As for as how to begin the process of shifting a school to start using more technology and information literacy, think about starting with what is working and build from there. Good instructional strategies and assessments are the foundation from which technology can be used to support and enhance the best practices already occurring. I refrain from large group in-services choosing to work with teams during their shared meeting time or after school if we have to as well as one to one meetings. The guiding mantra for an instructional technologist is to discover the needs of his/her teaching partners and then build a learning community where members share and help build on each other's ideas. It can be a slow process but one that is organic in nature as opposed to top down. Full faculty in-services that are not tied directly to what the teacher is working on at the moment in many cases have little relevancy. Administrative buy in and continued support by attending your learning community discussions is very important. As you move into curriculum unit review meetings, remember to build a team of learning specialists (i.e., resource, gifted, ESL, etc.) to join the instructional technologist and librarian as they work with the teaching teams and administrator to design the curriculum to meet your student learning outcomes. Administrative support by providing coverage for teachers' classrooms so they can meet for curriculum development and professional learning opportunities is key. Something has to come off teachers' plates to free them up to have time to focus on technology and information literacy integration.

Regarding the comment about the district spending the money on the hardware but not on the personnel to make it useful for teachers and students, I would look within your staff to find who really is finding ways to use the interactive whiteboard to then build on their successes. Find a way to document instructional strategies that work. You could set up a wiki from one of the free online providers. Your learning community then forms around the conversations shared in person and via the wiki. As for teaching resources, start with the vendor's site. If it is a Smart Board, then go to: If it is a Promethean Activboard, go to: You also might do a search for bloggers who write about interactive whiteboards. And think about working with your administrators to begin the conversation about finding funds to hire an instructional technologist who has experience as a classroom teacher with experience in differentiation and curriculum development.

As for what I think is a math teacher's request to find ways to use technology to engage his students in higher level thinking, I would search for math teacher bloggers documenting their best practices. You can use one of the search engines or go to a blogging site focused on education like to search. I recently listened to a podcast sharing information about "Mathcasts" which are video podcasts created by students to teach math skills and concepts. Here is a link to my personal blog where I posted information about it:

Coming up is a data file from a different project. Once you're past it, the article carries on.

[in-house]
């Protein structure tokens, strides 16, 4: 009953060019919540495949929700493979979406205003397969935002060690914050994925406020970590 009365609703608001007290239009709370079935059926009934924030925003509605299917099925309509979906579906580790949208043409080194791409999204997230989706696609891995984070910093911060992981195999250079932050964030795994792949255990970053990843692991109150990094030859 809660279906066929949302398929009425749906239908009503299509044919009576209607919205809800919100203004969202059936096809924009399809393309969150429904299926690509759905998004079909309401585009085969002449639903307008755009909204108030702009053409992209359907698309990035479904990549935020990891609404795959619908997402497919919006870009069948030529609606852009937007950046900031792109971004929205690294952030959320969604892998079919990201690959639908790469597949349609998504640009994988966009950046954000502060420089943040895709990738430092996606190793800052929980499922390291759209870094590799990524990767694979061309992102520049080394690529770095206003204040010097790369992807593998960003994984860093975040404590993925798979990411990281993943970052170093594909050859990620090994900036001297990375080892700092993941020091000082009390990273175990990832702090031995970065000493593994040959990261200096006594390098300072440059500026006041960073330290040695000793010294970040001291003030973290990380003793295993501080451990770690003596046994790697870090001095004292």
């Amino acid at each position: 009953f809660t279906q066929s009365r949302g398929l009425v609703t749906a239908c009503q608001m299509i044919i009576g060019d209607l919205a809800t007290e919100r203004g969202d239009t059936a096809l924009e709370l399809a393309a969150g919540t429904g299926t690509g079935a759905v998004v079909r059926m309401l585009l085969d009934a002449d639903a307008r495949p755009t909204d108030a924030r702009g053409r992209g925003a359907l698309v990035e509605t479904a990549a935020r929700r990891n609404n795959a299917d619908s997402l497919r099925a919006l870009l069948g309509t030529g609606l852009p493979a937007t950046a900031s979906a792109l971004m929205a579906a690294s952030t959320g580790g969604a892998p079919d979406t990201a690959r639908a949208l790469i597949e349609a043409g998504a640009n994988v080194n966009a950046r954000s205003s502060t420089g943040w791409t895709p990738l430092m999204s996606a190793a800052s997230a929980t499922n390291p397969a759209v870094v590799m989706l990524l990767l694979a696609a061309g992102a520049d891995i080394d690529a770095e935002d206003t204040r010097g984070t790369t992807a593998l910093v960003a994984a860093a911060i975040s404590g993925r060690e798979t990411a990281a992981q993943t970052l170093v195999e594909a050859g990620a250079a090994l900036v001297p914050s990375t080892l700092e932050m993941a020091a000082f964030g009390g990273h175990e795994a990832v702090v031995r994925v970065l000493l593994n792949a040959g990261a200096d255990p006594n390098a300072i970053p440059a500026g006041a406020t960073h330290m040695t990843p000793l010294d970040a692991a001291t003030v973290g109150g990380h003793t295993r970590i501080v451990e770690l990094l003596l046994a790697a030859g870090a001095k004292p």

Jennifer Schmidt's picture
Anonymous (not verified)

Technology integration is absolutely necessary in our world. If we do not do this, we will be cheating our students.

I have an ACTIVboard in my classroom, as does almost every person in my building. The problem is, that the majority of people aren't using them! I had never heard of these before I worked in my current position. They have the most amazing potential to increase student engagement and interaction in lessons-in conjunction with good teaching strategies. So, what is it? Why can't people learn to use them, and just do it? It is a learning process, but the payoff is great for students and teachers.

Does anyone know of some good websites/template activities for promethean's software (outside of their site) that could be used for math and science? I teach 6th grade.

Kimberley's picture
Anonymous (not verified)

I teach in a school district that once was thought to be a leading district in the use of technology. We were the first school district in our coutny to start putting computers in every classroom. Now after several years, I believe we have not advanced with the technology changes in the same manner that the other schools in our county have. We only have two whiteboards to my knowledge, both are in HS math classrooms and are permanantly mounted on the wall. We are down to only four LCD projectors. Everyone fights over signing them out for use in their classrooms. It is frustrating trying to implement technology and new ideas when equipment is so limited.

Valarie Martin's picture
Anonymous (not verified)

I can sympathise with Kimberly on the topic of fighting over technology hardware. If a district truly believes in the use of projectors and white boards they need to find a way to provide one for each classroom. All of the teachers need to have ample inservice time and technological support to incorporate these fine tools into use in the daily curriculum. A teacher never knows when one student question would spark the need to fire up a projector so that an idea or concept may be more fully understood. The technology is there. It is patently unfair for only a few to reap the benefits!

Max Miller's picture
Max Miller
Parent of 2 in Tucson

One idea would be to secure some LCD projector rentals at high use times at school. That way you would not be wasting money on projectors during periods when they're not useful, and teachers also won't have to fight over them so much.